That’s in addition to regular teaching, Folyosó, translations, writing, and much more. On April 12, my translation of Gyula Jenei’s Mindig más will appear! (Publication was originally scheduled for February, but there were some delays.) Also, very soon, six poems by Csenger Kertai, in my English translation, will appear (two apiece) in Asymptote, Literary Imagination, and Literary Matters.

Now the sun is up, though dimly. Time for me to go on to other things. First of all, because it’s on my mind, and because I might not have time or presence of mind for this over the coming weeks, I want to watch the first of Laurie Anderson’s Norton Lectures. A friend has been recommending them for months, but I kept missing them while they were going on. Now they can all be watched online. Happy New Year to all!

Art credit: Sally Sharp, “Walkin Out” (oil/cold wax).

“My eyes, / two eyes, bounce: my salvation”

I have been spending a lot of time with Pilinszky over the break: reading several poems carefully each day, reading his prose, reading about him, reading the poet Tara Bergin’s wonderful doctoral thesis, Ted Hughes and the Literal: A study of the relationship between Ted Hughes’s translations of Pilinszky and his intentions for Crow (Newcastle University, 2013). One question that puzzles me is: why did Hughes believe he knew what the “literal” actually was? Bergin explains that he means something different by “literal” than many do; for him, a literal translation is one that is naked, foreign-sounding, unadorned, as well as accurate. But when it comes to Pilinszky, your interpretation of a single word (which may have multiple possible meanings) will affect your entire understanding of what is happening in the poem.

I was pondering and pondering the last stanza of his magnificent poem “Kráter”:

Úgy érint elutasításod,
ez a parázna, kőbeírott suhintás,
hogy tekintetem – két kavics –
azóta is csak gurul és gurul
egy hófehér kráterben. Két szemem,
két szem pattog: az üdvösségem.

Katalin N. Ullrich translates the stanza as follows:

I feel your rejection,
this wanton swishing set in stone so
that my eyes – like two pebbles –
have been rolling ever since
in a white crater.  My eyes,
two eyes snap: my salvation.

Here’s Ted Hughes’s rendition:

Your rejection has affected me,
this adultery slash inscribed in stone,
so that ever since
my look—two pebbles—
rolls and rolls
in a snow-white crater. My eyes,
two eyes, bounce: my salvation.

I like the first translation better for the first two lines, and Hughes better for the rest, but to figure this out, I first had to figure out what was going on with the rolling pebbles, especially the “snap” or “bounce.” The verb “pattog” can mean “snap, bounce, crackle, sputter, sparkle.” But when does this “pattog” happen? During the rolling, afterwards, or sometime in the future? Both translators leave out the word “csak,” “just,” which to me seems very important: the image of the pebbles just rolling and rolling (“csak gurul és gurul”). So the bounce, snap, or sputter must happen at a different point. When is this?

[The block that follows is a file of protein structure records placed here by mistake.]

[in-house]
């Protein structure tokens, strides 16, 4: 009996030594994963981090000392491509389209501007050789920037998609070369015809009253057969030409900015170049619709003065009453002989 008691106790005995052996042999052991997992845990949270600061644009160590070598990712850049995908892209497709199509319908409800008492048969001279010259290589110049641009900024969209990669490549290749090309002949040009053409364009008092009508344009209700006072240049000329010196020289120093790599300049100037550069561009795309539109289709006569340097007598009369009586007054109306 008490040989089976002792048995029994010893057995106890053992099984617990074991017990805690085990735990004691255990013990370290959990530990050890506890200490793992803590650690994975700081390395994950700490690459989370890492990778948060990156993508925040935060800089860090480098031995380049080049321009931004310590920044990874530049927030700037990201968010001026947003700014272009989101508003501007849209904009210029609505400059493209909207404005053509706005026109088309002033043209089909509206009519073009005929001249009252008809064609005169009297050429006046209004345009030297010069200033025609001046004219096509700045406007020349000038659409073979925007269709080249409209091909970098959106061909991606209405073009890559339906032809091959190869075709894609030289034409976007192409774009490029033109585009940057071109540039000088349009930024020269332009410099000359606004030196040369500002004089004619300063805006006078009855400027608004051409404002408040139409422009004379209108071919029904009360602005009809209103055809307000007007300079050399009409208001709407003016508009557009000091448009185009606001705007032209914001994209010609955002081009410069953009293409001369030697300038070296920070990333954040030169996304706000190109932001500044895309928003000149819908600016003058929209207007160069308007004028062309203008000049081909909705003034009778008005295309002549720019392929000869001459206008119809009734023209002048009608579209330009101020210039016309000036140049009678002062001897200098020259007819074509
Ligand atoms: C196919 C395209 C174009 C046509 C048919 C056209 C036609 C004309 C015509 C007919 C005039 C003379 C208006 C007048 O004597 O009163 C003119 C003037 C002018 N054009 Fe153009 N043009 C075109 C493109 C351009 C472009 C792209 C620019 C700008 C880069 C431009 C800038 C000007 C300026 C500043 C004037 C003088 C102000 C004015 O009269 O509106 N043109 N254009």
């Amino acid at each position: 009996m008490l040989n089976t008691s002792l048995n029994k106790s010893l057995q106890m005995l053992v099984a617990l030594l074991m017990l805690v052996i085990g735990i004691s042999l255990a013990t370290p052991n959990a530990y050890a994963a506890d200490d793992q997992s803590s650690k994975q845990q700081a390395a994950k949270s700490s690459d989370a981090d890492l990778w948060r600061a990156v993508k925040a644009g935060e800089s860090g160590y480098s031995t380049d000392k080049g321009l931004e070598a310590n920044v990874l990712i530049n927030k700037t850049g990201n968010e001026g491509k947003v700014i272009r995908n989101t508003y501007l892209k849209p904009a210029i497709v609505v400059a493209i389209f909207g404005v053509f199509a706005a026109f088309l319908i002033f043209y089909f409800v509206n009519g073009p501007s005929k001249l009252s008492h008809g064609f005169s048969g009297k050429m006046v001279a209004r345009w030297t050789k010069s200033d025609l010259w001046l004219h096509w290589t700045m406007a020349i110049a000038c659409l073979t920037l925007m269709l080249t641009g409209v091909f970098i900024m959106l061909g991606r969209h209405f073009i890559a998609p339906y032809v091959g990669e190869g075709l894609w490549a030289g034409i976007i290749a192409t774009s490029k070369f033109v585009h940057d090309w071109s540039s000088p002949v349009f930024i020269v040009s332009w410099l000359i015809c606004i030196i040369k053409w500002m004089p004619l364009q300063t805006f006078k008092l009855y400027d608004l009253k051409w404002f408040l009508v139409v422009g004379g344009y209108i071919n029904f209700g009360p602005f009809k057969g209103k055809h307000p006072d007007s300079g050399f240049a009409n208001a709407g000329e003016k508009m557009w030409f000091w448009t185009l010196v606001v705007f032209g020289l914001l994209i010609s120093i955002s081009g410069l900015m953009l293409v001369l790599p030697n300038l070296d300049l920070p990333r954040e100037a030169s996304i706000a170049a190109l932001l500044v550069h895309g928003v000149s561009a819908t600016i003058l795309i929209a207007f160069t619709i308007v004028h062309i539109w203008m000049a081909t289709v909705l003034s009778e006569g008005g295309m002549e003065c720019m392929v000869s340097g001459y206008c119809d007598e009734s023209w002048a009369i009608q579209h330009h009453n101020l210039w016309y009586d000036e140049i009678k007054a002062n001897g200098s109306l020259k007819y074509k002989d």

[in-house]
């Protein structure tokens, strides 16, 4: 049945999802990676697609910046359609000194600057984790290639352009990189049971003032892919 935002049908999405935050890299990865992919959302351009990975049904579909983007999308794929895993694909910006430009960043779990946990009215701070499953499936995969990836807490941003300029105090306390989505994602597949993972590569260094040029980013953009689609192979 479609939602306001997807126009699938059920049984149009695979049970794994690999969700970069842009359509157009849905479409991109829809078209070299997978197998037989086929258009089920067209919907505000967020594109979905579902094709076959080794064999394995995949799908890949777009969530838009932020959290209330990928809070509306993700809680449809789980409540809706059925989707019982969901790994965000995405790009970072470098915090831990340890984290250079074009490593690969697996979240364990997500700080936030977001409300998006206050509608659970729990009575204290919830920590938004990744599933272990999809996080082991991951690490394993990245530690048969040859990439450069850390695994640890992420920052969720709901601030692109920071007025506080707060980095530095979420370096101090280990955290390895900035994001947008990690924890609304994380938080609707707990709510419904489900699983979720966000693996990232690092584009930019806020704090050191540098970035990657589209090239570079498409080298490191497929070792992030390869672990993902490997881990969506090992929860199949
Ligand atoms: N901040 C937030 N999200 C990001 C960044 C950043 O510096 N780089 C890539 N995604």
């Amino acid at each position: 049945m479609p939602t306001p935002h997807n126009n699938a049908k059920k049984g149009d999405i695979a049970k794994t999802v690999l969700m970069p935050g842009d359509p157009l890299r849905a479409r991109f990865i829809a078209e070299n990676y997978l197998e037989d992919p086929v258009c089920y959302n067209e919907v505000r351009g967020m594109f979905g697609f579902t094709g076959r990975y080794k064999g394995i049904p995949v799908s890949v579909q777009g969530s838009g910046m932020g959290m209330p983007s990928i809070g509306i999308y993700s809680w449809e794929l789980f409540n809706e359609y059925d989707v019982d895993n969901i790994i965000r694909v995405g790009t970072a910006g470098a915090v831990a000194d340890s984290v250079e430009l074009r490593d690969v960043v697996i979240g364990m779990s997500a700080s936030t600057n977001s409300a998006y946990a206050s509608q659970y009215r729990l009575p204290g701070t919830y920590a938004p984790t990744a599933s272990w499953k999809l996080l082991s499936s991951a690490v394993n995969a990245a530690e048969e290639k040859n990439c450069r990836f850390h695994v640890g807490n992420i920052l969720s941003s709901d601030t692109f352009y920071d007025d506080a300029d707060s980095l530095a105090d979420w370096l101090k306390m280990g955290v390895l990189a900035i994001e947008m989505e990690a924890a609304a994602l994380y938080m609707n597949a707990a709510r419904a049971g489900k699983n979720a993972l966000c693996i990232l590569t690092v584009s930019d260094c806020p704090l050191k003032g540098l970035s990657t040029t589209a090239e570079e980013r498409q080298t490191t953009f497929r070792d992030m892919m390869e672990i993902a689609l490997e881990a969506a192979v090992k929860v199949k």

Another important word here is “két” (two), which occurs three times in the stanza and is thus emphatic. The gaze or glance, “tekintetem,” is singular, but then we have “két kavics” (two pebbles), “két szemem” (my two eyes), and “két szem” (two eyes). “Szem” can also mean a speck or grain of sand; this would help explain the near-repetition of “két szemem” and “két szem.” Basically these two eyes, pebbles, or specks are rolling down.

I somehow wended my way to the physics of marbles in a cone—black hole simulations, in fact—and there it was! The marbles roll and roll as they go down, but then, at the narrowest part, they start to collide with each other, and snap, and bounce, and crackle. This video brought tears to my eyes; I thought, this must be it!

So the last stanza describes a kind of feverish descent of the soul down a funnel-like crater (maybe a volcanic crater), where the gaze is so lost after the other person’s rejection that it just rolls and rolls, until it hits such a low and narrow point that a collision happens; this collision, this instantaneous break, becomes salvation. Antal Kuklay, a retired canon of the Archidiocese of Eger and a scholar of Pilinszky’s work, sees something similar—he likens the downward rolling to a state of spiritual darkness—but in his interpretation, the “snap” marks the beginning of a rolling back upward, toward salvation. I don’t think there’s any upward rolling; I don’t think the salvation is any longer than a sliver of a second. It’s the snap, the bounce, no more. But that is enough.